FDA approves new targeted drug to treat advanced breast cancer - CBS46 News

FDA approves new targeted drug to treat advanced breast cancer

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ATLANTA (CBS ATLANTA) -

The FDA approves a new targeted drug to treat advanced breast cancer. Georgia Cancer Specialists was one of the leaders in the clinical trial and research.

The new drug T-DM1 treats what's called Herceptin 2 positive breast cancer. This type accounts for about 1 in 5 women with breast cancer.

Breast cancer patient Susan Reid was thrilled to learn there's a new treatment for some patients.

"It just changes the whole reaction, my reaction anyway, and most people I know who have been diagnosed with breast cancer. There's just so much going on. It is exciting, Reid said.

Her doctor, Dr. Mansoor Saleh, played an integral role in the clinical trial to get the drug approved.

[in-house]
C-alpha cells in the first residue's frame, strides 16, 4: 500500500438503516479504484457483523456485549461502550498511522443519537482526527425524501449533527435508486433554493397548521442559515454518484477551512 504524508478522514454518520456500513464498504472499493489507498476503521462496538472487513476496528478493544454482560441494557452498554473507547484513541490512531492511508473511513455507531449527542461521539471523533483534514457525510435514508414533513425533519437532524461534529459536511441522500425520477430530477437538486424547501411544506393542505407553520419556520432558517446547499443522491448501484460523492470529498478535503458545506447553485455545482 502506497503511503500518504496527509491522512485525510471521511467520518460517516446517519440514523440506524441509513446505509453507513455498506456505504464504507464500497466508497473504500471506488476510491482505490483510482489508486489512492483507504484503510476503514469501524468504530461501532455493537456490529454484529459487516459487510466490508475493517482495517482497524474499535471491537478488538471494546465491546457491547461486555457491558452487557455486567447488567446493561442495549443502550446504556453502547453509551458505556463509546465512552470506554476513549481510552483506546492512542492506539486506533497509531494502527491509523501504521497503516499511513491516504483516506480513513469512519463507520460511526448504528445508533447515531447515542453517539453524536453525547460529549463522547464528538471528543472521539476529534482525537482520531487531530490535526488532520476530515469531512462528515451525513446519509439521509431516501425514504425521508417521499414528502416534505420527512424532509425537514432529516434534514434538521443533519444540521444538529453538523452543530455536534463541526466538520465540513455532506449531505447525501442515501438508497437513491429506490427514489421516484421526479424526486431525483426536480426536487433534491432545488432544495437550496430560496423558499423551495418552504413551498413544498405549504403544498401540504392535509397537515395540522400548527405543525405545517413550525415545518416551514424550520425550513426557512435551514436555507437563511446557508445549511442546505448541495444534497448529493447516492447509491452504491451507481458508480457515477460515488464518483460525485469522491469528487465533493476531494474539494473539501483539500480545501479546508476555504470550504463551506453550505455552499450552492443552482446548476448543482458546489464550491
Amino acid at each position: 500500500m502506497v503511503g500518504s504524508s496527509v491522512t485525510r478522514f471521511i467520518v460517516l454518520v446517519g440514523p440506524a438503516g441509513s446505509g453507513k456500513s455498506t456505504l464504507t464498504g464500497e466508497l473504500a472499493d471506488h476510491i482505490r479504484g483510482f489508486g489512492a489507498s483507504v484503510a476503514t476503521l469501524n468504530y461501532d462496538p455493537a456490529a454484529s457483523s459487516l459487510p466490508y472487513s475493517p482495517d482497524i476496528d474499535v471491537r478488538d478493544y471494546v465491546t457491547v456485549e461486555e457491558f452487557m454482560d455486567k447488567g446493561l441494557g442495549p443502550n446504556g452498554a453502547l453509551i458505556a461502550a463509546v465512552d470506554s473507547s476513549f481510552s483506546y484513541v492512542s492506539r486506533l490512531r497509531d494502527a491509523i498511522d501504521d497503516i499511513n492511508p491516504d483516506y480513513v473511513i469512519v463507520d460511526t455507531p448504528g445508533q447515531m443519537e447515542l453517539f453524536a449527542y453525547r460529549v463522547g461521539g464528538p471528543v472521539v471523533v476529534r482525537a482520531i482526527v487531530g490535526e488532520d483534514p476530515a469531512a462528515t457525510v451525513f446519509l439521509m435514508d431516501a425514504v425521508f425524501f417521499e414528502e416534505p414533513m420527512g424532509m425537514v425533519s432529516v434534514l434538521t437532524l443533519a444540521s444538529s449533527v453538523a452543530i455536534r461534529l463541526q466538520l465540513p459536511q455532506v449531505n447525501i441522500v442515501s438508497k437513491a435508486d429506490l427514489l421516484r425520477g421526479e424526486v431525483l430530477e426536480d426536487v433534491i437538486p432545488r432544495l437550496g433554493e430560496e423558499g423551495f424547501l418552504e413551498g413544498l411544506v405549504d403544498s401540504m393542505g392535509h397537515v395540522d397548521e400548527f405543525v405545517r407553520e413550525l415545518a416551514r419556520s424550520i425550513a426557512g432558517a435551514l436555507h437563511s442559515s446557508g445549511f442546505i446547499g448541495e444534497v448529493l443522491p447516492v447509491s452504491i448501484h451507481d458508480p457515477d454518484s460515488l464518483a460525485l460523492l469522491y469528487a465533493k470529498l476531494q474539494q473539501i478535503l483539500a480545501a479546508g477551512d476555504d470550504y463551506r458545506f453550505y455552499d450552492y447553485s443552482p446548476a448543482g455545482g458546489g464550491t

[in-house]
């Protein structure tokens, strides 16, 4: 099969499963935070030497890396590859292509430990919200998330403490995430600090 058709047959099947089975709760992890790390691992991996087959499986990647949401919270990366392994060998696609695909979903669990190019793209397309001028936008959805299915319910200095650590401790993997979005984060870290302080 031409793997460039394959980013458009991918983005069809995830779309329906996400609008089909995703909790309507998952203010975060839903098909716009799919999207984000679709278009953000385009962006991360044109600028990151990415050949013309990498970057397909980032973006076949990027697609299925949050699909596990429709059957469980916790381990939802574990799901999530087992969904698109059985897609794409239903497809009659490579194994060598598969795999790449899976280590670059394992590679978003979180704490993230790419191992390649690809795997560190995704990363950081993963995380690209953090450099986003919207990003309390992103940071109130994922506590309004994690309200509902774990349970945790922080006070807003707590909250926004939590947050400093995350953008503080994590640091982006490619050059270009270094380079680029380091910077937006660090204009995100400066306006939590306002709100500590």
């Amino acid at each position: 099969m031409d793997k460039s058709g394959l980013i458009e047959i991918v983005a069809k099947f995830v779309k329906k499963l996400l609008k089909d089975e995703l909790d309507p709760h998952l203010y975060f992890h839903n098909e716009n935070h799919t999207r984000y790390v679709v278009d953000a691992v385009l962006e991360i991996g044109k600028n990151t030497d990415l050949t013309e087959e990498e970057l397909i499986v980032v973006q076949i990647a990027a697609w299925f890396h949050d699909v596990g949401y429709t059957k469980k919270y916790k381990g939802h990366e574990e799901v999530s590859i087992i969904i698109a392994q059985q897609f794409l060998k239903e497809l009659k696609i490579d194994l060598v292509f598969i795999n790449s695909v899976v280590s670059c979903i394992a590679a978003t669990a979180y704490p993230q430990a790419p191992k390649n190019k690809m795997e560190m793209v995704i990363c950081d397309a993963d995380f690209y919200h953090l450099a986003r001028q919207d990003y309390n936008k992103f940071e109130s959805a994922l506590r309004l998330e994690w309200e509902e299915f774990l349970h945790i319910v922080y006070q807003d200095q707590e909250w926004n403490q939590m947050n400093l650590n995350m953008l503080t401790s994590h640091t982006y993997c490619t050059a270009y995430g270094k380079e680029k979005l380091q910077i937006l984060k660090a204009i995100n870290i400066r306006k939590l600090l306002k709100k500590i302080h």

"I live for the moment of having new drugs for the patient. I think the patient deserves the drug called hope. But I think the patient deserves more than that, a drug that can kill their cancer," Saleh said.

Saleh said the prognosis for advanced breast cancer patients whose cancer progressed after chemotherapy and had herceptin treatments, was to live two and a half to three years. T-DM1 changes that.

"It is a dramatic array of hope, a new drug that did not exist before. To us in the scientific field, we now can deliver, chemotherapy in this case, T-DM1 directly to the enemy, i.e. the tumor cell and not harm the rest of the tissue," Saleh said.

Saleh calls T-DM1 a major breakthrough that gives patients approximately another six months.

"Within that six months life can change, new drugs can be approved," Saleh said.

Reid calls the women in the study brave, and believes it takes courage and offers hope to others living with breast cancer.

"It makes me think it's a temporary inconvenience and not a life sentence," Reid said. 

Reid is now participating in a trial herself. Saleh said participation in trials are crucial to these types of breakthroughs.

The drug will be available for prescription in two to three months.

Georgia Cancer Specialists were recently just approved for another trial which will test this same drug in breast cancer patients earlier.

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